Well, it´s standard usage to think of the comma as a pause, similar to how our
"e" with a function of "vírgula" (it happens sometimes).
It seems like my very last example with "where were" mislead more than it helped, but forget that one and think of the first part of my posting. What I meant is that some kind of collocations come to mind by repetition. We see or hear a construction and we get used to it, we get to know which is which.
Back to the crux:
"I found a narrow room, [whose end] and side windows were closed by falling stones."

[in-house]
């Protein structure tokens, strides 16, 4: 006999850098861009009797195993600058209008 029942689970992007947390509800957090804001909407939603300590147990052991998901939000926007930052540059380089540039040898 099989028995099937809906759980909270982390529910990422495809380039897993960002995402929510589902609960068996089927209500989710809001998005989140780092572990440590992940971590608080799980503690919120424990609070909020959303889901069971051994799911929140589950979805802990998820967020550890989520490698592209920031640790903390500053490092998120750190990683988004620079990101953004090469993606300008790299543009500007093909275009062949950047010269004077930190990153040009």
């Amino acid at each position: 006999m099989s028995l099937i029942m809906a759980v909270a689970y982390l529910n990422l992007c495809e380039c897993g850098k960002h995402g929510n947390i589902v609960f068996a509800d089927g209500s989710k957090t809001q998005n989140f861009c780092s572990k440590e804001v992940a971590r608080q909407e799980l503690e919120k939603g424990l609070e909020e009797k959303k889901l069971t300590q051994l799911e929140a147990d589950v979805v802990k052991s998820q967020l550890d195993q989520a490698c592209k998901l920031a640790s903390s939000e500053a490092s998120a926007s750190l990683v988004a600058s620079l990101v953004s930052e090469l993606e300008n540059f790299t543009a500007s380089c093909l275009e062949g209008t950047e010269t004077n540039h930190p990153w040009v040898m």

Here, we can distinctly see that whose and end are a pair (we could think of whose as an "antecedent"), they work together in the sentence. By pausing at "whose" it would turn it into an isolated piece since the first comma is a pause as well.
"Whose" indeed provides information about "end", the pair lead us to ask,
Whose end is that? The end of the narrow room.
"end and...", In its turn would make the second part ambiguous, which is what we should avoid.
I hope this clarifies things a bit more.